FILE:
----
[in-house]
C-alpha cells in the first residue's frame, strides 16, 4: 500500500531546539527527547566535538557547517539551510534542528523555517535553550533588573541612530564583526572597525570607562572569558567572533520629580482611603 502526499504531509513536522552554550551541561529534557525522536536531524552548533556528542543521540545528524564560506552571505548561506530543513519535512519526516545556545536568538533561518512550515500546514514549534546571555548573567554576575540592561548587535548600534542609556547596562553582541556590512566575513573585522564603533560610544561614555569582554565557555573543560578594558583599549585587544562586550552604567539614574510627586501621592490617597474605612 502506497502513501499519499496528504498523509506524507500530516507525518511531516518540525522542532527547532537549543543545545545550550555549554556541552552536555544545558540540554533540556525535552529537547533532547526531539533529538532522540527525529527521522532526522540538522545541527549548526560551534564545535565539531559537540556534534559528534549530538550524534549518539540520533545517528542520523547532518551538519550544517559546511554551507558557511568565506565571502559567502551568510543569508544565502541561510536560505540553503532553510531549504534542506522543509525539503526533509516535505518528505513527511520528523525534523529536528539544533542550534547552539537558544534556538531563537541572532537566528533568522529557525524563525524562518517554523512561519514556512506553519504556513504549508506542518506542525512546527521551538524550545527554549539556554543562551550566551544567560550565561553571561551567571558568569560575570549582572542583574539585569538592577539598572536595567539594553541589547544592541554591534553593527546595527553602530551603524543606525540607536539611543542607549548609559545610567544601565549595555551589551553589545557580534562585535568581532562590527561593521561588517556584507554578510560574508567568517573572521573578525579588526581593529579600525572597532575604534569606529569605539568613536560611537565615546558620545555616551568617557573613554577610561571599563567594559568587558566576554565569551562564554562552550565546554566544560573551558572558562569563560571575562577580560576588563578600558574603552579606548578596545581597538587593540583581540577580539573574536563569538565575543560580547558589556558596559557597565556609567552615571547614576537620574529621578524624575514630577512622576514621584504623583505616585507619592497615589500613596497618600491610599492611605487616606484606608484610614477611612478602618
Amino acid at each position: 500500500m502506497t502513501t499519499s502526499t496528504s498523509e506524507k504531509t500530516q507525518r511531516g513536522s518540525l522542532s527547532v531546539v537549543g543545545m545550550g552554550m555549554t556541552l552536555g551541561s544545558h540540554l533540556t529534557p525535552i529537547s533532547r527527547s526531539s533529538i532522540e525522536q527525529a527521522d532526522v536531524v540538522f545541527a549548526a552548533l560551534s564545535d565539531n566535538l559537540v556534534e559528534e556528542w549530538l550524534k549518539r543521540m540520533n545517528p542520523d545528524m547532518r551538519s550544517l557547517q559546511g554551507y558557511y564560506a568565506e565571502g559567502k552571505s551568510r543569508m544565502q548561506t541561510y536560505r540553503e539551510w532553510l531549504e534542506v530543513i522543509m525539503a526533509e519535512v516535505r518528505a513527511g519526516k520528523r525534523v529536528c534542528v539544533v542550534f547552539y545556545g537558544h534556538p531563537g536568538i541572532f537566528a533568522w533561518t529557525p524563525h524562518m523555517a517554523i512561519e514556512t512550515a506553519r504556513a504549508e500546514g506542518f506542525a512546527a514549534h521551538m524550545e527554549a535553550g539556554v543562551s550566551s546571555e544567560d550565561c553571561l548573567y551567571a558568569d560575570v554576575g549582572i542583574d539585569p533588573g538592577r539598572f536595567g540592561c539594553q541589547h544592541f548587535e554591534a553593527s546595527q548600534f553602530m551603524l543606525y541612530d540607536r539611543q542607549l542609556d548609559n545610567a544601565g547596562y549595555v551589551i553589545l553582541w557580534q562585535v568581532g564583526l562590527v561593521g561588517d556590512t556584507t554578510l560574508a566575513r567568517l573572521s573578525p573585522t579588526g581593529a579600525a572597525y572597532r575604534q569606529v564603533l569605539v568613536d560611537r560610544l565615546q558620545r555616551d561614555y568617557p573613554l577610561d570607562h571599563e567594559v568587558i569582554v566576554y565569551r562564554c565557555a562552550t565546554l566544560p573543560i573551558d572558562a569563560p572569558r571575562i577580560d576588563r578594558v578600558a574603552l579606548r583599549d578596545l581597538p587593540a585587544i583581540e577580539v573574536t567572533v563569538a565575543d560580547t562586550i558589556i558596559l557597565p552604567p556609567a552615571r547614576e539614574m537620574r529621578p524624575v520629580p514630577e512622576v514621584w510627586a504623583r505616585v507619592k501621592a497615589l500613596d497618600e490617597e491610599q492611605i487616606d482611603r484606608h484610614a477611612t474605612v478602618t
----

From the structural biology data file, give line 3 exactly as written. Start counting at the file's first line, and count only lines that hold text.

Amino acid at each position: 500500500m502506497t502513501t499519499s502526499t496528504s498523509e506524507k504531509t500530516q507525518r511531516g513536522s518540525l522542532s527547532v531546539v537549543g543545545m545550550g552554550m555549554t556541552l552536555g551541561s544545558h540540554l533540556t529534557p525535552i529537547s533532547r527527547s526531539s533529538i532522540e525522536q527525529a527521522d532526522v536531524v540538522f545541527a549548526a552548533l560551534s564545535d565539531n566535538l559537540v556534534e559528534e556528542w549530538l550524534k549518539r543521540m540520533n545517528p542520523d545528524m547532518r551538519s550544517l557547517q559546511g554551507y558557511y564560506a568565506e565571502g559567502k552571505s551568510r543569508m544565502q548561506t541561510y536560505r540553503e539551510w532553510l531549504e534542506v530543513i522543509m525539503a526533509e519535512v516535505r518528505a513527511g519526516k520528523r525534523v529536528c534542528v539544533v542550534f547552539y545556545g537558544h534556538p531563537g536568538i541572532f537566528a533568522w533561518t529557525p524563525h524562518m523555517a517554523i512561519e514556512t512550515a506553519r504556513a504549508e500546514g506542518f506542525a512546527a514549534h521551538m524550545e527554549a535553550g539556554v543562551s550566551s546571555e544567560d550565561c553571561l548573567y551567571a558568569d560575570v554576575g549582572i542583574d539585569p533588573g538592577r539598572f536595567g540592561c539594553q541589547h544592541f548587535e554591534a553593527s546595527q548600534f553602530m551603524l543606525y541612530d540607536r539611543q542607549l542609556d548609559n545610567a544601565g547596562y549595555v551589551i553589545l553582541w557580534q562585535v568581532g564583526l562590527v561593521g561588517d556590512t556584507t554578510l560574508a566575513r567568517l573572521s573578525p573585522t579588526g581593529a579600525a572597525y572597532r575604534q569606529v564603533l569605539v568613536d560611537r560610544l565615546q558620545r555616551d561614555y568617557p573613554l577610561d570607562h571599563e567594559v568587558i569582554v566576554y565569551r562564554c565557555a562552550t565546554l566544560p573543560i573551558d572558562a569563560p572569558r571575562i577580560d576588563r578594558v578600558a574603552l579606548r583599549d578596545l581597538p587593540a585587544i583581540e577580539v573574536t567572533v563569538a565575543d560580547t562586550i558589556i558596559l557597565p552604567p556609567a552615571r547614576e539614574m537620574r529621578p524624575v520629580p514630577e512622576v514621584w510627586a504623583r505616585v507619592k501621592a497615589l500613596d497618600e490617597e491610599q492611605i487616606d482611603r484606608h484610614a477611612t474605612v478602618t